Suffering can make God a hard sell. Atheists often use it as proof he doesn’t exist: “If there was a loving God, he would not allow… (Fill in the blank).”

But suffering does not disprove God, and it can actually draw us closer to him if we embrace it.  

How can we learn to rethink the concept of suffering? Three new books on suffering can help.

 

Carrying Crosses

Catholic author and speaker Jeff Cavins, in When You Suffer: Biblical Keys for Hope and Understanding, challenges readers to live 100% by accessing all of the opportunities to love, grow and become more like Christ, including through suffering. 

By doing this, he says, we answer the call in Galatians 2:20, “It is no longer I who live, but Christ who lives in me.”  

The first step, Cavins explains, is to accept suffering and to stop treating our trials as things that get in our way. “As we look through salvation history in the Bible, we can discover several purposes for suffering, but it is not until we come to Christ that we understand the full redemptive dimension of suffering,” he writes. “Christ Jesus conquered suffering by love. Because we are joined to him, our own suffering takes on redemptive value.” Cavins points out that, through the sacrifice of the Mass, we have the opportunity to join our sufferings to Christ, and it is there — on the altar of the New Covenant — that our sacrifices truly make sense. In this way, our trials can be turned into joy and that joy into strength.

“We learn that in times of trial, God’s grace — that is, the very life of the Trinity — is sufficient for every situation,” Cavins says. 

The alternative, according to him, is to wallow in self-pity, which wastes suffering and can exaggerate and prolong it. “When you begin to agree with God and offer up your suffering, you begin to understand how the power of the cross makes all things new.”

 

The Pain of Memories

In Remembering God’s Mercy: Redeem the Past and Free Yourself From Painful Memories, Dawn Eden, a former rock journalist and writer for the New York Post and the (New York) Daily News, guides readers through the suffering that comes from an inability to release the past. Therapy can help one cope and overcome such pain, but to truly break free, she says, we need spiritual help. 

“Only the love of God can untangle the web of regrets and resentments that prevent us from moving forward,” Eden explains. “Only the Divine Physician can heal our hearts.” 

Eden draws on her own healing from an abusive past and examples of St. Ignatius of Loyola, St. Peter Faber and Pope Francis to show how the mercy of God can heal our memories. She pointed out that when Jesus was on the cross and given the opportunity to deaden his consciousness with wine dipped with myrrh, he refused. Instead, he bore the full extent of his pain. Eden also noted that when Jesus resurrected, the scars of his crucifixion remained — no longer bringing him pain, but glory.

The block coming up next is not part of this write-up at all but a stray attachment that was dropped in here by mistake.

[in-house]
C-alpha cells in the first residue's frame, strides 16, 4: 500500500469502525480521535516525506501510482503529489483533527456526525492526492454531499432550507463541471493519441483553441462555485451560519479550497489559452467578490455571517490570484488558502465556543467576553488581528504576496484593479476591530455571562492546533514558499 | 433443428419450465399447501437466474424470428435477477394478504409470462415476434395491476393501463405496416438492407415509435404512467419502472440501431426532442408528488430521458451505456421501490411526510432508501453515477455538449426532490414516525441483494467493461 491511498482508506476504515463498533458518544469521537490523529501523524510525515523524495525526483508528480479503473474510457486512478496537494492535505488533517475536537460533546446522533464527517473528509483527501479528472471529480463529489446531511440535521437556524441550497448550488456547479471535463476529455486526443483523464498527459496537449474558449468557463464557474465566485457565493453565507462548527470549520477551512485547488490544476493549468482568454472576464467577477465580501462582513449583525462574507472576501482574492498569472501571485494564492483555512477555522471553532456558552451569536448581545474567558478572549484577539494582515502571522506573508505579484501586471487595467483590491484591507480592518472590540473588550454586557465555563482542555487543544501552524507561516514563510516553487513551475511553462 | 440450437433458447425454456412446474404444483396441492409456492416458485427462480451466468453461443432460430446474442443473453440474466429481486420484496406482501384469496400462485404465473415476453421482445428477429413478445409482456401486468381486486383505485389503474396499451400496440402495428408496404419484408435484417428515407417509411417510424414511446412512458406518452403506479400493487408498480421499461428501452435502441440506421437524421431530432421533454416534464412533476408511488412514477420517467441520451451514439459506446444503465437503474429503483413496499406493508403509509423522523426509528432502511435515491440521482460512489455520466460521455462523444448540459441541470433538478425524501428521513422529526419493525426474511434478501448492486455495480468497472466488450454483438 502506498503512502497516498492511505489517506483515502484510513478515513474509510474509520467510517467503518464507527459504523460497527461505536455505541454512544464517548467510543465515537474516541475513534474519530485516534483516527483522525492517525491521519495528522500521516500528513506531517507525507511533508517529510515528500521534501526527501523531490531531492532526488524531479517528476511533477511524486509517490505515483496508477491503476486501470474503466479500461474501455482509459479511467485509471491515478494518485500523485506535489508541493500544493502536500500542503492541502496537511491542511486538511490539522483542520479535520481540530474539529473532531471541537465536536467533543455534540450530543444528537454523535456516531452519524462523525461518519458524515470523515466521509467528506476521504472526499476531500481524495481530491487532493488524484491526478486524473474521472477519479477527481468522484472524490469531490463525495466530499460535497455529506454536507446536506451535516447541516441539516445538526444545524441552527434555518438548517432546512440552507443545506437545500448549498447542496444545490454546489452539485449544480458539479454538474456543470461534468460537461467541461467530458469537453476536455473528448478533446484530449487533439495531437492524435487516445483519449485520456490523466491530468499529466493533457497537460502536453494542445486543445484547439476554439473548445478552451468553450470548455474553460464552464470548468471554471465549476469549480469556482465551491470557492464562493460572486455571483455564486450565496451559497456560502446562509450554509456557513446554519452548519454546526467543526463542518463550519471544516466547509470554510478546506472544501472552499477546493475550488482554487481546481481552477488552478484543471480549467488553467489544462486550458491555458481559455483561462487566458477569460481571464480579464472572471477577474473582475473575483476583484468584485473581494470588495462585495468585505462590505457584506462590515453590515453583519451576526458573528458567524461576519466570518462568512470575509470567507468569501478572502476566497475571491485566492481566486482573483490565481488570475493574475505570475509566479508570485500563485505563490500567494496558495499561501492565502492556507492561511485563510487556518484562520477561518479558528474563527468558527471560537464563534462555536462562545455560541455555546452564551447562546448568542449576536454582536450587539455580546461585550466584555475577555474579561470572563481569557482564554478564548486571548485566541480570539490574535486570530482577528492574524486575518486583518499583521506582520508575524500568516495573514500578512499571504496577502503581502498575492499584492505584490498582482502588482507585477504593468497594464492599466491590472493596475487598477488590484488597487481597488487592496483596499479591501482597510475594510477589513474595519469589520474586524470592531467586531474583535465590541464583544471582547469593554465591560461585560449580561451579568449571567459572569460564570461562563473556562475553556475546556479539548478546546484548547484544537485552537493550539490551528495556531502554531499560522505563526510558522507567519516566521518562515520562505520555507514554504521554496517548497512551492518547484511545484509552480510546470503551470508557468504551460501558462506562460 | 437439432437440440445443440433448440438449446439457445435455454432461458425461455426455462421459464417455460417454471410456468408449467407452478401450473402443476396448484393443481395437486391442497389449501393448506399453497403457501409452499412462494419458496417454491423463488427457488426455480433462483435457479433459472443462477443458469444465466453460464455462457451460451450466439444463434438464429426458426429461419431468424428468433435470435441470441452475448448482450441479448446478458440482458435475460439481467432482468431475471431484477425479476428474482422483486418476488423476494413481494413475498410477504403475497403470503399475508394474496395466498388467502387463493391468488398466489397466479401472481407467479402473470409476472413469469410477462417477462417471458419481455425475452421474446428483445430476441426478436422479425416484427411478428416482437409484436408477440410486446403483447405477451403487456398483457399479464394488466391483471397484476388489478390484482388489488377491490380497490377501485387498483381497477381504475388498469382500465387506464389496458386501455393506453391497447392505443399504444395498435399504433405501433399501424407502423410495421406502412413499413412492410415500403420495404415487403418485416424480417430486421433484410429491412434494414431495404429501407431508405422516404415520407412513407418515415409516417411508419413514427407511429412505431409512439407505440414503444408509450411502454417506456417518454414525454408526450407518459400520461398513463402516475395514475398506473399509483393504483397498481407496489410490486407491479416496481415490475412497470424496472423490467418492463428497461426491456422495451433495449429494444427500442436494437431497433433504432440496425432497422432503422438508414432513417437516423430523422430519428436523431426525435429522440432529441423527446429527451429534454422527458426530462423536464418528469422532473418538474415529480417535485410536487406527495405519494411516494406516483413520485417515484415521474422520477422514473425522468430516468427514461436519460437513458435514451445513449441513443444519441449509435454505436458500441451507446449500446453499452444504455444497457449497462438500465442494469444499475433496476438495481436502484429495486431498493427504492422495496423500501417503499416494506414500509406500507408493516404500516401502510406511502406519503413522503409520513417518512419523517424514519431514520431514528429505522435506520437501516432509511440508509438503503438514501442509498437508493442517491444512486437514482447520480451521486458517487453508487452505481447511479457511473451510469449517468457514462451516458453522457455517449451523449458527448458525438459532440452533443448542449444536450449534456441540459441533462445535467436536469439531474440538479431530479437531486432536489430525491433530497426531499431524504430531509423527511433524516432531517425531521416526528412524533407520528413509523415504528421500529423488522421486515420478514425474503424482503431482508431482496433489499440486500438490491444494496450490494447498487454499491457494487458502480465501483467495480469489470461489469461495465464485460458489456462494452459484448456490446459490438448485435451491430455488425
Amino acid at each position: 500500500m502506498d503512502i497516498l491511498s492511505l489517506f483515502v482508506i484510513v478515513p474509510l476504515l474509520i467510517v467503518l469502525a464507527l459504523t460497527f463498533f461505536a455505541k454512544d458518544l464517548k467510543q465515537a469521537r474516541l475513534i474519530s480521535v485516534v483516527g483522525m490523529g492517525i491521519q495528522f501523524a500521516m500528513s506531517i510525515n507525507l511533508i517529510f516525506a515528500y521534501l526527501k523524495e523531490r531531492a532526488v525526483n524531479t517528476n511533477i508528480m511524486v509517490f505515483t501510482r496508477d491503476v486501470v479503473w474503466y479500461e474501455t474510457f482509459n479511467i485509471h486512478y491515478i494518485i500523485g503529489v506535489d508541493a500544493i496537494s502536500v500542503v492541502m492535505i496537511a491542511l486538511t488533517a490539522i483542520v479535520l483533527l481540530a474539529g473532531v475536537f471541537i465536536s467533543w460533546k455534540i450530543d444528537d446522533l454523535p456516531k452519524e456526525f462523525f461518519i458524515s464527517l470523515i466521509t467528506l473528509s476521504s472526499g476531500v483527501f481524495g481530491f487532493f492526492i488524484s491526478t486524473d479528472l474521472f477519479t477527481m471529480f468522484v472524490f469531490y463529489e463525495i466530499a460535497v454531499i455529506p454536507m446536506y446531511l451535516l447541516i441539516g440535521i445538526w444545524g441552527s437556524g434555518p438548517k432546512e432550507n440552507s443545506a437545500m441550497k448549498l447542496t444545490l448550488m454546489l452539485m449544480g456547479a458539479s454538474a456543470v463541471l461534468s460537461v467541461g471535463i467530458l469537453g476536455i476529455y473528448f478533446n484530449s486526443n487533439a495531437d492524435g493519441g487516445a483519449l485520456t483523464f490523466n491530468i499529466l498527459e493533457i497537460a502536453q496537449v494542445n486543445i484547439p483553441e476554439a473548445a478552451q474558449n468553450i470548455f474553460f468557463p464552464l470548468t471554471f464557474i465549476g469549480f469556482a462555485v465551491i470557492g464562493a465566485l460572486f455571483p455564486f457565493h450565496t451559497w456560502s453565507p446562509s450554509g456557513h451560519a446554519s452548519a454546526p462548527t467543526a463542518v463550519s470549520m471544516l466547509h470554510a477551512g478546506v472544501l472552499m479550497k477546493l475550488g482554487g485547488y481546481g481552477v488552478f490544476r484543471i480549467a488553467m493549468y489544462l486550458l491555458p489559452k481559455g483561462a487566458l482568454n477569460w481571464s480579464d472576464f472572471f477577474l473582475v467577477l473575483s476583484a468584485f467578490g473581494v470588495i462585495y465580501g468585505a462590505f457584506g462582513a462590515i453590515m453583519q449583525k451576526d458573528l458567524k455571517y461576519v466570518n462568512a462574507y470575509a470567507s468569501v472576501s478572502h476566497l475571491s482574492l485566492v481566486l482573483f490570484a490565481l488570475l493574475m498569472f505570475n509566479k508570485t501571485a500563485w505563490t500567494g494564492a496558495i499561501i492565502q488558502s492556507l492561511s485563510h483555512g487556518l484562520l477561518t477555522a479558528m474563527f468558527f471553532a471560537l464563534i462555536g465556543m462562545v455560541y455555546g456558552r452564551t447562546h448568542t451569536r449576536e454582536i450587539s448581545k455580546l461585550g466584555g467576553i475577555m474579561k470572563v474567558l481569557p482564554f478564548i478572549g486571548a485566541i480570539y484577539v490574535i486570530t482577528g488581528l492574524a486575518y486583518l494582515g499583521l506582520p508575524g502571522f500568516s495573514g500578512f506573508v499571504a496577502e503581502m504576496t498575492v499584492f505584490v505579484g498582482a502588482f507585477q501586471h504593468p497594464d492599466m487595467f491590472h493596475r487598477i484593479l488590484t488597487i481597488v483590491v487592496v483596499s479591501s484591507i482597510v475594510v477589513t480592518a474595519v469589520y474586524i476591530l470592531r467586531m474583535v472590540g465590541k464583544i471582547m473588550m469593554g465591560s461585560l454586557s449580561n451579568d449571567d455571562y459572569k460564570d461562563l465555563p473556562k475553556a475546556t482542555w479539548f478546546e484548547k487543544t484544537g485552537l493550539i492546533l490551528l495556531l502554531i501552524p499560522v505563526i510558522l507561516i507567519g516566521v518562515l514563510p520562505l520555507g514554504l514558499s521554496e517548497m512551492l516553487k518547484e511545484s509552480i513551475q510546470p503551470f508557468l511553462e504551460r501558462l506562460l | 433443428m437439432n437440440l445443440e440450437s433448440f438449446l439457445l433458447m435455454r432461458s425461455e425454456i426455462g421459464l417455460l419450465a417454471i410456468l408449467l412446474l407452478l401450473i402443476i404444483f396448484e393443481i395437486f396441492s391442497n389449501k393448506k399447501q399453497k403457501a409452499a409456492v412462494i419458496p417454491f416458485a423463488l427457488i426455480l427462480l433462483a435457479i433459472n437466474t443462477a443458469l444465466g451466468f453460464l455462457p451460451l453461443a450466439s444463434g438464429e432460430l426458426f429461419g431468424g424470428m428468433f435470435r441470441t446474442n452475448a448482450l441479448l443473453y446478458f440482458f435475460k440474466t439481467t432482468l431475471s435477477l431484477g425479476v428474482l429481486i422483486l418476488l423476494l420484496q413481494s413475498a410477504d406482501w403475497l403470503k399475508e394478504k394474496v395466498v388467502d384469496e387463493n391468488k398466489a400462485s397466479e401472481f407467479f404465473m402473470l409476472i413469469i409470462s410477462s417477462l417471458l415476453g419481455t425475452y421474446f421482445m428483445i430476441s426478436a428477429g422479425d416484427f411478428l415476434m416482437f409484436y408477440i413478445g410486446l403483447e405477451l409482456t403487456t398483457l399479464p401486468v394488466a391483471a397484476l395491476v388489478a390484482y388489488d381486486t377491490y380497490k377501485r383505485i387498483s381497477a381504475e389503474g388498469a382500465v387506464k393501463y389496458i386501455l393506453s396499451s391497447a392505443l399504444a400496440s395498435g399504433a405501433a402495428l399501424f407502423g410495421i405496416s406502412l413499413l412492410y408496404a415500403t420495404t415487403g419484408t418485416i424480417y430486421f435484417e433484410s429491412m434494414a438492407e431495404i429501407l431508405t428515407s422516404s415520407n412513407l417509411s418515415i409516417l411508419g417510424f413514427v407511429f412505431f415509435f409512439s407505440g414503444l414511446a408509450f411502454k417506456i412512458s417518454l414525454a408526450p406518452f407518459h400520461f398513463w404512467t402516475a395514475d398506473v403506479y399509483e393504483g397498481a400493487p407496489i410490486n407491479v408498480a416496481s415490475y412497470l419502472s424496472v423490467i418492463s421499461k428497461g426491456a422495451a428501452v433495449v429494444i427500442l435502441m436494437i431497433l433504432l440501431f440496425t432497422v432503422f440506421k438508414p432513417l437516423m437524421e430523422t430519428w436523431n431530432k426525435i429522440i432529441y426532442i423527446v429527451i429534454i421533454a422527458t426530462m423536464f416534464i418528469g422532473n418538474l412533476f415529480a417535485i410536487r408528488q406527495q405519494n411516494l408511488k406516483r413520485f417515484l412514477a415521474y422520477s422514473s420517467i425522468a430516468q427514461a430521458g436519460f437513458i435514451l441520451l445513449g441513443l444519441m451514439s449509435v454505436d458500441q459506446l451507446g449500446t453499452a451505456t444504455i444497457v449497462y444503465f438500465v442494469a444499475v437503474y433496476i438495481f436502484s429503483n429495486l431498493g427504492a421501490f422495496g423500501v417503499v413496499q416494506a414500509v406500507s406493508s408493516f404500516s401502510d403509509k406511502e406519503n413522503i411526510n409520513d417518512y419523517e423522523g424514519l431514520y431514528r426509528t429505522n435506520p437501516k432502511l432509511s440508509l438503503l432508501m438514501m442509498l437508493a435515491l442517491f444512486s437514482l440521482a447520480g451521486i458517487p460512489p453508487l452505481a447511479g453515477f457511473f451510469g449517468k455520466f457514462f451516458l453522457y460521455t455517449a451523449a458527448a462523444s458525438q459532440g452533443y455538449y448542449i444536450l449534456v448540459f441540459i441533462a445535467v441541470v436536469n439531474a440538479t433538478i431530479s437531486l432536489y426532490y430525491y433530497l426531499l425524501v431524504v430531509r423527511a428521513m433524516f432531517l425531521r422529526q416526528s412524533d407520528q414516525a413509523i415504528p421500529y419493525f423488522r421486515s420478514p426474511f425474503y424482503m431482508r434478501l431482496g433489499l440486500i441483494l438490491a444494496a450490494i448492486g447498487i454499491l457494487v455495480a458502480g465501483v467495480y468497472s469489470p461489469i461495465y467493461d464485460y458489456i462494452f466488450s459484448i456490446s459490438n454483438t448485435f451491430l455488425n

Eden shares her personal experience of entering more deeply into the Mass, too. “Divine grace led me to think less of my own past failures and more about Divine Mercy,” she writes. Over time, as unwanted memories came up, she offered them to Jesus in the Eucharist. “Just as Jesus gave me himself through the sacrament, so too, when I received him, I gave him myself — including my memories.”

Eden quotes Pope Francis on how our memories can help us to overcome personal challenges: “Our history is full of tensions: between past and present, between present and future, between time and eternity. Memory engages us with that tension and learns to read the present situation in the light of God’s saving power, and when read this way, the present is turned into promise for the future.” 

What most defines us, he said, is not that we remember, but that we ourselves are remembered by God.

 

The Saints Show Us How

Ronda Chervin’s search for relief from her greatest suffering — the suicide of her son in 1991 — culminated in Avoiding Bitterness in Suffering: How Our Heroes in Faith Found Peace Amid Sorrow.   

“For my husband and me, no suffering we had ever experienced, not even asthma or cancer, could rival the unbearable pain of our son’s death. For a year we wept and writhed, trying to dislodge in some way the terrible sword that had pierced our hearts.”

Chervin is a convert from Judaism and atheism, a widow and a past professor of philosophy and theology at three Catholic colleges. She drew on her experiences and theological knowledge and melded them into the lives of many saints to show readers the way through suffering.   

Her book is relevant to all aspects of the human condition, from fear and temptation to physical pain, persecution, failure and suffering of every kind.

By looking to the saints, we see suffering interspersed with joy and peace and a promise of eternal bliss. “All the energy I put into running away from pain, the saints put into running toward Christ,” she says. “As a result, when I want to find joy in Christ, I have to retrace my steps … finding joy in him in the midst of trials.”

In their union with Christ, Chervin explained that the saints did not suffer alone. “Their suffering was his, and his was theirs. I can imitate them by longing for that intimacy instead of escaping into my addictions.”

She noted that she can desire to offer up the suffering in her life for him.

“I need to ask Jesus to inundate me with love so I will become stronger,” she says. “In the meantime, weak as I am, by humble acceptance of pain that cannot be evaded, I can prepare myself for closer union with its greater solace.”

In the end, Chervin, said we only have two choices: to suffer joylessly or to rejoice in the midst of suffering as the saints did. The journey may not be easy, but the choice is obvious.

 

 

Patti Armstrong writes from North Dakota.